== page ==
I think I’ll write more about London in the next post, and I’ll also share a little recipe.

This entry was posted in: Blogroll, Reviews, Views


Hilary, aged 25 (and counting). I am half Italian, half Welsh, bilingual, bicultural and very much in love with both my cultural heritages. I was born and grew up in Italy with nice wine and friendly people, spent my summers in Wales with fresh air and my wonderful crazy family, then lived in London for three years, graduated in Contemporary Media Practice with First Class Honours and decided to move to West Wales and rediscover the unexplored half of my cultural heritage.


  1. shelley or great aunty Siwsan. says

    Lots of Vegans live here in Pembrokeshire…you should visit sometime…you would be talking to the converted already…you are writing as if you are the first person to discover it.
    You are writing about yourself. I dont think you are informed enough yet in the Macrocosm only in the Microcosm..You could do with meeting.talking and socialising with people who are in the know about food and its His/ Herstory….also when in Wales ….this is not England…does not compare to London…Your blog is a personal journey of your journey with food….To just say you were born on Italy.etc etc…is oncomplete coz you are half Welsh….and with that goes many many things..Heritage … much to mention here….so lets have Vegan Recipies….solutions…medicine…..I hope that now you have the introduction will move towards a deeper understanding of your now Welsh invironment and open it up a bit….coz its like a round Robin Letter at xmas ….all about Self……..Pob Lwc….you could always change a Davies habit of a lifetime and move out of your comfort zone and see us in The Preseli Hills where peeps live off the grid on the land..Hope you can handle what my take on it is… did ask for comments..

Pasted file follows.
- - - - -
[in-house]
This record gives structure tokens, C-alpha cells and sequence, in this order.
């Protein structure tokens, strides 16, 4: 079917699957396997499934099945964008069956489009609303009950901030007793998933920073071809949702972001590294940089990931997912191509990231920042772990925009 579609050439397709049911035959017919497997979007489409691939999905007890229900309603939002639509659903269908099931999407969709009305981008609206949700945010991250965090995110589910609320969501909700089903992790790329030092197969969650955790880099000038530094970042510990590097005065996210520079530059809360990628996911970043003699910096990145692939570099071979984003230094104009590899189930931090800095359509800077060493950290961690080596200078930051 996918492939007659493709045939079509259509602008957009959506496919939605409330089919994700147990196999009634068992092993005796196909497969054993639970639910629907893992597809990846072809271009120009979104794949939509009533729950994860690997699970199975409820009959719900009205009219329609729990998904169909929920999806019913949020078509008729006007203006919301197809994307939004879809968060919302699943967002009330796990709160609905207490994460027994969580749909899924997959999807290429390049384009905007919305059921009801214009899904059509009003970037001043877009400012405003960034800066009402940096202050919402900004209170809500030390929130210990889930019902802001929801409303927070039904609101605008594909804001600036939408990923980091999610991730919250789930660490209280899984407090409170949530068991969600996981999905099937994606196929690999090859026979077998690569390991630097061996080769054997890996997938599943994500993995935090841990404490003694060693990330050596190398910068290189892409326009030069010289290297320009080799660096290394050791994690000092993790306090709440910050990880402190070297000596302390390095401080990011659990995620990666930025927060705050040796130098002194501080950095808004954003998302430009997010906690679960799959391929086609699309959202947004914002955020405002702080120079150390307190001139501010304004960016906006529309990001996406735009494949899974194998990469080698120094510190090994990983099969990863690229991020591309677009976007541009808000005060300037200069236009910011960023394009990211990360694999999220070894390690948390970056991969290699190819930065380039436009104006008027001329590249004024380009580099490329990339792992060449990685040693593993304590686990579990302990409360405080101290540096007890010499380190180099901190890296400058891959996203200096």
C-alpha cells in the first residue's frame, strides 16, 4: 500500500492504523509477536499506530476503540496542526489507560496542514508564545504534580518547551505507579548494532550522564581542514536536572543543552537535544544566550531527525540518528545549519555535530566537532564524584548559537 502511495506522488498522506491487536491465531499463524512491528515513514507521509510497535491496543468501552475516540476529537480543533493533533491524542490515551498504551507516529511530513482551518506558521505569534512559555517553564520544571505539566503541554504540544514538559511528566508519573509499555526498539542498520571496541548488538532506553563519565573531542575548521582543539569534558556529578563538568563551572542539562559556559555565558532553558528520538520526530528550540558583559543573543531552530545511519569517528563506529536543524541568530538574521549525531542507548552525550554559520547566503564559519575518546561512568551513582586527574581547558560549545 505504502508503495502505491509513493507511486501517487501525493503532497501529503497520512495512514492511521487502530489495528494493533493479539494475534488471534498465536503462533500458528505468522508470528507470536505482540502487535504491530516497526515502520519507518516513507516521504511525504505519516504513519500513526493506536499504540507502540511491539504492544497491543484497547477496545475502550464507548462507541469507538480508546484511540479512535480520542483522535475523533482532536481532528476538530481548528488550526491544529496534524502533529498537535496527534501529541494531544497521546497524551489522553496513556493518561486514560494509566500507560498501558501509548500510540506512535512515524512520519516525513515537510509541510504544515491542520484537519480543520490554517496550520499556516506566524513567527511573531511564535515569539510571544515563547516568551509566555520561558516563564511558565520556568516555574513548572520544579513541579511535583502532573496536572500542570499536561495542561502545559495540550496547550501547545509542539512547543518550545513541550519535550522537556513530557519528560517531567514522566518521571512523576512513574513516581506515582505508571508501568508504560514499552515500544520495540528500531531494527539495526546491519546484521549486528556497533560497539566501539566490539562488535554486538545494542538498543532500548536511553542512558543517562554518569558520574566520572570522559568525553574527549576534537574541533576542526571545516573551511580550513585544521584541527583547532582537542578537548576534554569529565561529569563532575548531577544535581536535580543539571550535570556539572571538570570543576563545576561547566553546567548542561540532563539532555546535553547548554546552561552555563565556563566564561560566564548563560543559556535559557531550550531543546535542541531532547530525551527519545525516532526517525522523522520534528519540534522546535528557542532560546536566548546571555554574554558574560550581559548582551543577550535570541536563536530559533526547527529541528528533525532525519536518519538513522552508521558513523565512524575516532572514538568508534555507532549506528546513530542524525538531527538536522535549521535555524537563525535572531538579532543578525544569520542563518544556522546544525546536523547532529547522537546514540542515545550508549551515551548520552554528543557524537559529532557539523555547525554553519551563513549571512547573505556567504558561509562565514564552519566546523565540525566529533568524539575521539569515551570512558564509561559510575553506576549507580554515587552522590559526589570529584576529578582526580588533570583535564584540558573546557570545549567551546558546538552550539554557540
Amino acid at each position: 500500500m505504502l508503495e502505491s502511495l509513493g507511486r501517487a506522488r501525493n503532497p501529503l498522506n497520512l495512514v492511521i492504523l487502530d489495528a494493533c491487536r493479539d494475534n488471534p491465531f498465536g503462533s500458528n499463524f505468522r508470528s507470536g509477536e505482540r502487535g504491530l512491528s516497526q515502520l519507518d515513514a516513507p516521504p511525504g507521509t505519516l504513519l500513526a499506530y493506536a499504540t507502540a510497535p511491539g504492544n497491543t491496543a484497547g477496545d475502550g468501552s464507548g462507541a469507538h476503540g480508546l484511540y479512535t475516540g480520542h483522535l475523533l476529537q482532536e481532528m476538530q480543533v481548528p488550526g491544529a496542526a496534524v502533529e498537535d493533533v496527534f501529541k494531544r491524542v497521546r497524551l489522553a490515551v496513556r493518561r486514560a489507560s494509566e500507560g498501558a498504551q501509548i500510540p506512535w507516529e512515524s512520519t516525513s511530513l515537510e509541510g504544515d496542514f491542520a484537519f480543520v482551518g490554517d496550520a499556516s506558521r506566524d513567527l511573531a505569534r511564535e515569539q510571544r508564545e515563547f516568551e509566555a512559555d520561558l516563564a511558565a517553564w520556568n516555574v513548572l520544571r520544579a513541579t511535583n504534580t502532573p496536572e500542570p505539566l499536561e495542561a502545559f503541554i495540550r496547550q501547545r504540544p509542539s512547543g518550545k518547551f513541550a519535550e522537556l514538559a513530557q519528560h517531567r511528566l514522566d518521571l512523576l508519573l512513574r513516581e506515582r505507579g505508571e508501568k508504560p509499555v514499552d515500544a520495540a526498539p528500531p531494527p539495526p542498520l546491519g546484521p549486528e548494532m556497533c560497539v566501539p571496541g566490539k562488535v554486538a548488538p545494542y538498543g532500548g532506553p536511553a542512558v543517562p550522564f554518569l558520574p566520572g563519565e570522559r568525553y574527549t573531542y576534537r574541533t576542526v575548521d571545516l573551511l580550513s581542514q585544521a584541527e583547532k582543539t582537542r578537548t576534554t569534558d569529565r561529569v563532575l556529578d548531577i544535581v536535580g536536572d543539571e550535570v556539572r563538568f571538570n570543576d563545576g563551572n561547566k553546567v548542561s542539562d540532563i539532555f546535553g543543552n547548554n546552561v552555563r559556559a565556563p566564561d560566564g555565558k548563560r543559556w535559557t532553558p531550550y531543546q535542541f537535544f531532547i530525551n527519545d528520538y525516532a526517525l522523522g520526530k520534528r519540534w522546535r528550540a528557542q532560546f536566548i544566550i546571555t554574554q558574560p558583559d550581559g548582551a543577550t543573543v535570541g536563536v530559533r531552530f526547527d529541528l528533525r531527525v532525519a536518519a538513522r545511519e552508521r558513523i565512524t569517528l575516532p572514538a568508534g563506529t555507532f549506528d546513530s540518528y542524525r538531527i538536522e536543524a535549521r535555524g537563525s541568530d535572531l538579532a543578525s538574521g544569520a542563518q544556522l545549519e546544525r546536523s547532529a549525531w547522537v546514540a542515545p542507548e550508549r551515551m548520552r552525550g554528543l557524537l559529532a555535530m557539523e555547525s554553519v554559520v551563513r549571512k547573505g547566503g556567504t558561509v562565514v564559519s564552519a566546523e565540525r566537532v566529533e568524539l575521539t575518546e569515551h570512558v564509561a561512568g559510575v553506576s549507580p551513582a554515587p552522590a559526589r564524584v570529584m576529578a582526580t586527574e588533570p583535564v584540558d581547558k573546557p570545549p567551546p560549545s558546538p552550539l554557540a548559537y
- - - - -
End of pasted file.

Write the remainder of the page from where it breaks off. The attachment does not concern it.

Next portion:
Heddwch & Chariad ..Peace & Love.
    PS.still await my invite over……me and Luke are tofu makers a d we make Okara from soya bean grits…♡!♡!♡!♡!♡!

  2. Simon says

    Hi. Blogs are not easy, I’ve started several and always baulked at the posting stage – it takes some courage to “put it out there” and let your ripples spread where they will and ignore the naysayers if they pop up. I’m old enough to remember when Abel & Cole started in London and must’ve been one their first customers. It’s amazing how the whole organic movement has progressed since then. Good to hear you have a local scheme there in West Wales – its not just about the quality of the produce of course but the ability to support local producers which in turn can have a real impact on the behaviour of the supermarkets – good all round – maybe I should think about going back to a box scheme !! Funny hearing your comments on London – I was born and grew up there and while I know it intimately, it’s like it’s river, it keeps moving and while you can paddle in it the water is never the same (herodotus?)

    Anyway good luck with the explorations and feel free to visit your 2nd cousin Anna and I in Oxford if you’re in the environs :)

    • Hi Jord, sorry it’s taken me a while to reply (four months in fact). I seem to have forgotten this space. No, I’m not entirely Welsh. Just half of me is. The other half is Italian. I hope this answers your question.